Friday’s letters: Sexual assault victims are focused on surviving, not taking notes

Published October 11 2018

Melania Trump: Women accusing men should ‘show the evidence’, Oct. 10

Sexual assault is often hard to report to police

First Lady Melania Trump expressed her view that sexual assault victims should have proof before making allegations toward the alleged perpetrator. Her “standard” belies the facts of what happens to a victim of sexual assault. In my practice as a licensed psychologist I see victims of brutal sexual assault every day. Many of the women have been assaulted more than one time, either by the same perpetrator or by different ones.

The acute trauma these women have experienced by their assault makes having a “plan” to generate evidence for a report to law enforcement a slim possibility. After that initial shock, women often feel tremendous fear, as many have been threatened, have disabling anxiety, shame, disconnection from others and, in particular, great concerns that they will not be believed or will be blamed for being assaulted.

Sometimes the perpetrator is a powerful person in the community, and making an accusation toward them takes great courage. But most often there is great fear and avoidance of coming forward. There are also countless women who have come forward, are not believed and are further traumatized by the lack of human decency they have encountered. Mrs. Trump’s comments are similar to those made by Nancy Reagan in her “Just Say No” to drugs campaign, as if life really worked in a ridiculously simple fashion.

The fact is that being the victim of a sexual assault is a life-changing, and often life-ruining, trauma that leaves deep and permanent scars. When will those in power come to that realization and not blame the victim or use it to personal advantage?

Michael Greenberg, Clearwater

Markets plunge across the board | Oct. 11

Taking credit, not blame

President Donald Trump, as the market rose early this year: “The reason our stock market is so successful is because of me.” This week, as the market bombed: “The Fed’s gone crazy. This is the correction we’ve been waiting for.” Can’t have it both ways.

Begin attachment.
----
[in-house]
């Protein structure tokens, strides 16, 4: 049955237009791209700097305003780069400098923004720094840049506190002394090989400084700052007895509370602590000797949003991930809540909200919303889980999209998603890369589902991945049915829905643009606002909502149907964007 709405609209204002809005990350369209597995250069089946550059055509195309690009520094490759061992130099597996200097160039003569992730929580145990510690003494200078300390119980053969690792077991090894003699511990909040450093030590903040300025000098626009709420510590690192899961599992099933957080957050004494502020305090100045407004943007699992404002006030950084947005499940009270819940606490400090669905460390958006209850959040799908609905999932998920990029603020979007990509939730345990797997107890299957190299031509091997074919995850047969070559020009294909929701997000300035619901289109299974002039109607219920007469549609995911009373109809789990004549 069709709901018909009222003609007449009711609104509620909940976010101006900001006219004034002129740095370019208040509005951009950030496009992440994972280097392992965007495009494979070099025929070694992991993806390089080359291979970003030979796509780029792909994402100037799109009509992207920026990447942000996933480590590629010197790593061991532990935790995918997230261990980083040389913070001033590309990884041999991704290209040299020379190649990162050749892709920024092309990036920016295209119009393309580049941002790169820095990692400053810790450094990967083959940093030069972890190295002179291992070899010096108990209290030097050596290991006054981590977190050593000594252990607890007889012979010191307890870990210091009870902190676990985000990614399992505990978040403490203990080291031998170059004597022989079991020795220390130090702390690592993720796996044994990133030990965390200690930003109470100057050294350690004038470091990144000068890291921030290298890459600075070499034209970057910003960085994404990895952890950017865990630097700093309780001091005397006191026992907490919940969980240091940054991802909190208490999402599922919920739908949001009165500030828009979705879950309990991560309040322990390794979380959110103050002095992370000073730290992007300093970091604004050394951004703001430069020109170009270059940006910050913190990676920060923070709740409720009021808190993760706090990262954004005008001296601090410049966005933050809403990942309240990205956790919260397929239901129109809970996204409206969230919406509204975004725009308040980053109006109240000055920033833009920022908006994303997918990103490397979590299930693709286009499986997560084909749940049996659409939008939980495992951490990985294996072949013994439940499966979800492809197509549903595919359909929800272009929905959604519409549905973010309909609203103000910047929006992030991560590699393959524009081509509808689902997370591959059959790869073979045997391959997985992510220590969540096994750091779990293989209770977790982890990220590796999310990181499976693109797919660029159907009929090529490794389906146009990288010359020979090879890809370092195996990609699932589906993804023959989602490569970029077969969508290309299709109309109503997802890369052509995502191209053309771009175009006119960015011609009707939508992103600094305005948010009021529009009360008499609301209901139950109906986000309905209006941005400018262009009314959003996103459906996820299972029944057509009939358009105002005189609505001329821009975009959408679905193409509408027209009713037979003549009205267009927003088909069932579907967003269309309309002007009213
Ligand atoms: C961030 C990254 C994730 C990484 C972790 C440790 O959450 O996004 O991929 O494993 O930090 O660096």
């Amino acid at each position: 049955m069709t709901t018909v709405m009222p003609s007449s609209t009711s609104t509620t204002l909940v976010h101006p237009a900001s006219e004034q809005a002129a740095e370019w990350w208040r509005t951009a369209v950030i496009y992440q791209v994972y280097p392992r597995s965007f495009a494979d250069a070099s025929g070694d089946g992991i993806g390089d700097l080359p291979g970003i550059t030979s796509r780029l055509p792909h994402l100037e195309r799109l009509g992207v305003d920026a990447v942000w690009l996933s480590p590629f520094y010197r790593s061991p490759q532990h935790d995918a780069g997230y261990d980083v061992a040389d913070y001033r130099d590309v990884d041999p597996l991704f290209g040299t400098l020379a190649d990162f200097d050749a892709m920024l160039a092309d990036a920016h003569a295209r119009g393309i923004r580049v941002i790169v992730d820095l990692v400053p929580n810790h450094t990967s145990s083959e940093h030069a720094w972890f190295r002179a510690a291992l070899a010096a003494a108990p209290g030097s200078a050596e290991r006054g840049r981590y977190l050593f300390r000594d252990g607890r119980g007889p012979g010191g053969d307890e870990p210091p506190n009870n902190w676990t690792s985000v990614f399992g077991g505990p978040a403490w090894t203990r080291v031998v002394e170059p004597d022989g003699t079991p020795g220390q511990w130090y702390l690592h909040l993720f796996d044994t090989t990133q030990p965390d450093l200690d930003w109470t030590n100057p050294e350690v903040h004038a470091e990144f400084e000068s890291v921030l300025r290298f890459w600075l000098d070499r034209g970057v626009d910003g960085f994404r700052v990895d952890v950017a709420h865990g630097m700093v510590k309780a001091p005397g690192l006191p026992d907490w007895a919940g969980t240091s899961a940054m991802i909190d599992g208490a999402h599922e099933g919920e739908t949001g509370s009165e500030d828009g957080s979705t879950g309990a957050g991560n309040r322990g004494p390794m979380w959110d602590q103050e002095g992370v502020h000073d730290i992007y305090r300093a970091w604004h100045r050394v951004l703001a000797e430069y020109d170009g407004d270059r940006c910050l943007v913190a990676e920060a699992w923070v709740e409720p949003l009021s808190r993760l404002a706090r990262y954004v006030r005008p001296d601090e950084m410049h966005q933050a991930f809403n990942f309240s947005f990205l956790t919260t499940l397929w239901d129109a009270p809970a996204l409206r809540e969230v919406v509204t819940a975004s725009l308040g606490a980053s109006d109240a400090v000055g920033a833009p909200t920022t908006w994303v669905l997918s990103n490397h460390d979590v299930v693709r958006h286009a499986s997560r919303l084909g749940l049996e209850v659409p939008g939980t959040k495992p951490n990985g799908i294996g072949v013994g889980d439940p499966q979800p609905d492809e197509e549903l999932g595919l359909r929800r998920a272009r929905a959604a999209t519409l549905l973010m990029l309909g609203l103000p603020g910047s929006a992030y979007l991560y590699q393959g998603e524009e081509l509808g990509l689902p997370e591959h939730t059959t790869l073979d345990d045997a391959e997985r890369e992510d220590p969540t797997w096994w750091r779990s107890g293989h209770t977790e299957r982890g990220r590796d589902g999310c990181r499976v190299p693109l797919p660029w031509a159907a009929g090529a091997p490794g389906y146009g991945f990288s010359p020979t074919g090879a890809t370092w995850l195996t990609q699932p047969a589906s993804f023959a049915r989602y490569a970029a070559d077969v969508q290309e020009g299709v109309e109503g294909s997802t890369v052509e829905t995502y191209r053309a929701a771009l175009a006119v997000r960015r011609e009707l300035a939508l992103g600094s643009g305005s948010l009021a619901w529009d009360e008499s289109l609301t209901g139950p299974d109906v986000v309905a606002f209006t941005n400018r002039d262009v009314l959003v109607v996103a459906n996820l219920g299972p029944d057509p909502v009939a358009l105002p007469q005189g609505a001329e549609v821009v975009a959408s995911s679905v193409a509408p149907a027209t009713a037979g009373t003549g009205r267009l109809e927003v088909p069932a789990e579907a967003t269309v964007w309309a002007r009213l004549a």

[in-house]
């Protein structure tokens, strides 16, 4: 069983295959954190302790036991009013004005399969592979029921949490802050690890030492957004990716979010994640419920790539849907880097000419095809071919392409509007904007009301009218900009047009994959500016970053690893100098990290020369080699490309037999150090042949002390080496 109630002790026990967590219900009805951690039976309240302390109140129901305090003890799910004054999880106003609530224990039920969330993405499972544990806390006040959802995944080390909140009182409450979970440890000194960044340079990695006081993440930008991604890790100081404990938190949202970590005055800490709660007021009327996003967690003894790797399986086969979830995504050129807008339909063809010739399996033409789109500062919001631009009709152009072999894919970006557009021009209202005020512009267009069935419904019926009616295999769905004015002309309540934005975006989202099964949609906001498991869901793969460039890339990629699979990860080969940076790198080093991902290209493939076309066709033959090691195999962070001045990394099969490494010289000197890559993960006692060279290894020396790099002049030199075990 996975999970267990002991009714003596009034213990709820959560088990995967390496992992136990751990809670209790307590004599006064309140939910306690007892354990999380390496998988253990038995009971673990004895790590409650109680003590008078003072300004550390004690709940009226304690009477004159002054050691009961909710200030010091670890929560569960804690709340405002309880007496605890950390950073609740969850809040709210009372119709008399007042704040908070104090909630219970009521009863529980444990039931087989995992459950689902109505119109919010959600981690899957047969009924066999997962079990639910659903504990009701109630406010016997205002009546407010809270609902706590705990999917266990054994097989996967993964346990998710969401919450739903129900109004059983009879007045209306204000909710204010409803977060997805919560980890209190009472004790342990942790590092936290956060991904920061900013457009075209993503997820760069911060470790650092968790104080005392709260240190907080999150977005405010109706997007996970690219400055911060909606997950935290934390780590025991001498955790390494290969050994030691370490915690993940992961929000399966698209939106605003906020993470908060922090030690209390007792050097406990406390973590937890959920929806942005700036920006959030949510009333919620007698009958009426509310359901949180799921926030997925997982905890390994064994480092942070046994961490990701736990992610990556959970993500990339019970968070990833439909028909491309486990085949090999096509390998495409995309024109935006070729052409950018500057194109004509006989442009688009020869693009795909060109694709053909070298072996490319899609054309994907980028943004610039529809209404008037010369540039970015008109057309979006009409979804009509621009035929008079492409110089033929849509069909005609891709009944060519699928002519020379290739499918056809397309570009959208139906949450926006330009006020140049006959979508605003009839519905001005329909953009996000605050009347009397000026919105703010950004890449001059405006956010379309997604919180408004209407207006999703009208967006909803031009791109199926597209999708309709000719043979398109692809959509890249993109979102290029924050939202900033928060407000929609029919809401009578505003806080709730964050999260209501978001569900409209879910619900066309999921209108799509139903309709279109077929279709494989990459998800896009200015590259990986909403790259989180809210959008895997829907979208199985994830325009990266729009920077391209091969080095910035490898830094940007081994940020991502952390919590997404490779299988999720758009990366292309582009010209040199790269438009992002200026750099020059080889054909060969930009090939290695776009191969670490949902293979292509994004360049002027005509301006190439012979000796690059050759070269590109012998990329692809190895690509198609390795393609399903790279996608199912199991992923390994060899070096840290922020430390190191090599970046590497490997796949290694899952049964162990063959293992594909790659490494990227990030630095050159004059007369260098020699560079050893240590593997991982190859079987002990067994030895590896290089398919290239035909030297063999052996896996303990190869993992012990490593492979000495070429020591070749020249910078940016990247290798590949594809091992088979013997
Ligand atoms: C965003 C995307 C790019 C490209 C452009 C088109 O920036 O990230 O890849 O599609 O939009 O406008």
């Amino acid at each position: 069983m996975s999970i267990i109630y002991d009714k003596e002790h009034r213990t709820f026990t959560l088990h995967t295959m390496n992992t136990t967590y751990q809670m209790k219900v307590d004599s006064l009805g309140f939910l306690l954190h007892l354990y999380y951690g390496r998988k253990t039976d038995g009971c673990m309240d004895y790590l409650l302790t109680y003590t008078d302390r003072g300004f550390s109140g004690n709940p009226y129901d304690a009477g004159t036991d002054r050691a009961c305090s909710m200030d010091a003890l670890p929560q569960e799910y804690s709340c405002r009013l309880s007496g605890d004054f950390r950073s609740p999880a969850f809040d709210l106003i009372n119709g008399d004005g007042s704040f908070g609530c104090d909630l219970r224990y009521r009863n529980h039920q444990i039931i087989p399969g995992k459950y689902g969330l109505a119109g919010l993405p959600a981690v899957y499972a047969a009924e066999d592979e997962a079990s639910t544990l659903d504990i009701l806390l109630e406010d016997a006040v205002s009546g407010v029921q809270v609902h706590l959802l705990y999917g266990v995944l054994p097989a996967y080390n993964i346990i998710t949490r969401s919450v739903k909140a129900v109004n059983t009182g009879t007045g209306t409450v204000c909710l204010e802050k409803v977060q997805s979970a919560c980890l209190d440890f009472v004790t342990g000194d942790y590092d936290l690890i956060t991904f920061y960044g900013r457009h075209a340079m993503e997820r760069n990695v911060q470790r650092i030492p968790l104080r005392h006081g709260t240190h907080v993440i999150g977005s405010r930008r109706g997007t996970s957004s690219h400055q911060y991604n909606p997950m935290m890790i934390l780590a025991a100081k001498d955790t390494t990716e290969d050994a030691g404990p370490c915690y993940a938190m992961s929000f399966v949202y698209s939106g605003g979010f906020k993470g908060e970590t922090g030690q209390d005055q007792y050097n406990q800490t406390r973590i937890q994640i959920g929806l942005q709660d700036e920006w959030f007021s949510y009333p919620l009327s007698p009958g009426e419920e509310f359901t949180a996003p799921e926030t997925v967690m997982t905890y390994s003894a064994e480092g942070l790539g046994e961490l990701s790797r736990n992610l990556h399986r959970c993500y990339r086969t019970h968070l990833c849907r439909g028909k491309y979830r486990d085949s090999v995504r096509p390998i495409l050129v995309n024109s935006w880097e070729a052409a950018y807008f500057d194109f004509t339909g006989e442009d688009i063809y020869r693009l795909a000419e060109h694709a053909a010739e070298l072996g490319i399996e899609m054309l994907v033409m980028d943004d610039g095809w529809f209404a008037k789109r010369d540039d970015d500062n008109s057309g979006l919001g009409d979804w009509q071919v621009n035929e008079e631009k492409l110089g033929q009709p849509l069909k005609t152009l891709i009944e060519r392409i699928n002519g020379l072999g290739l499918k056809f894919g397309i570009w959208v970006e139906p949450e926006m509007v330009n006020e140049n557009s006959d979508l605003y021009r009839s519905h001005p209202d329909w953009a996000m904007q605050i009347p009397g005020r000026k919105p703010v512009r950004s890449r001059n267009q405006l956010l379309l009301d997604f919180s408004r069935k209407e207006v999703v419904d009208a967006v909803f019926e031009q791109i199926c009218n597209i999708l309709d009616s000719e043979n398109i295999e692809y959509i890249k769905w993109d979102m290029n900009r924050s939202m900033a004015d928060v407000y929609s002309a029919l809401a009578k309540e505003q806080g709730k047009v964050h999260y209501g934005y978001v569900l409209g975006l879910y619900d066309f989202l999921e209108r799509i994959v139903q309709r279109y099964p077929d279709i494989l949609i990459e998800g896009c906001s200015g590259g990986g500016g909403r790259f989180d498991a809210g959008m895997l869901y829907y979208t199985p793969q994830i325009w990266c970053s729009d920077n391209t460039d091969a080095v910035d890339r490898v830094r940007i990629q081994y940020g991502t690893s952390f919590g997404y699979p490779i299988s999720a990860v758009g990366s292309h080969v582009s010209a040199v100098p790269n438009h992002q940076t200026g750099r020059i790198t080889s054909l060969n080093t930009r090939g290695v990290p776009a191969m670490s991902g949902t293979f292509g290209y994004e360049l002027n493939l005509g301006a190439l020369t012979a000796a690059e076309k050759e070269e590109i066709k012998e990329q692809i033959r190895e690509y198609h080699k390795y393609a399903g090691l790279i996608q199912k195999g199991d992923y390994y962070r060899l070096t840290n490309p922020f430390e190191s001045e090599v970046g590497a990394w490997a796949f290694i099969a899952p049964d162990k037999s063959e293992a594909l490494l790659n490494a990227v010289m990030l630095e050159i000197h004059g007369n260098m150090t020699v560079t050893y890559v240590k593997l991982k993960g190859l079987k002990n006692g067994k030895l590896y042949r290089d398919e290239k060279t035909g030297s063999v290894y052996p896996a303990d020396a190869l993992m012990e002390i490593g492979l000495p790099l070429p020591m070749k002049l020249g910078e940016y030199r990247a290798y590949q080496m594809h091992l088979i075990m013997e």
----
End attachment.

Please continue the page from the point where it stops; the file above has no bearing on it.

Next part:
Stephen Phillips, St. Petersburg

Hurricane Michael

Putting politicians to work

Wednesday’s Times pictures GOP gubernatorial candidate Ron DeSantis lugging water bottles in preparation for Hurricane Michael. The next page shows his opponent, Democrat Andrew Gillum, filling sandbags. It’s nice to see the two of them doing manual labor for a change.

John Waitman, Palm Harbor

Nobel peace laureates | Oct. 6

Mute button is a godsend

It’s a shame a Nobel Prize cannot be awarded posthumously. The late electrical engineer for the Zenith company, Robert Adler, co-invented the TV remote control — along with what we now call the mute button — in 1956. I have gotten much use of the mute button to silence the awful negative political adds that saturate the airwaves. Adler should have gotten a Nobel Peace Prize.

Ken Deroche, Tampa

Leaky septic tanks fueling algae?

Many sources of pollution

Gov. Rick Scott okayed the repeal of a law to require periodic inspections as a way of preventing pollution from leaky septic tanks. But there is an additional impact: nitrogen and phosphate pollution from non-leaky septic tanks — ones operating correctly. Leaching of algae-supporting nutrients into the ground water is the end result of processes in a septic tank. Another source of these nutrients, aging municipal sewage systems, should be addressed, too. Many are old and operate poorly, having been built a half century or more ago.

Gregory Matthews, St. Petersburg

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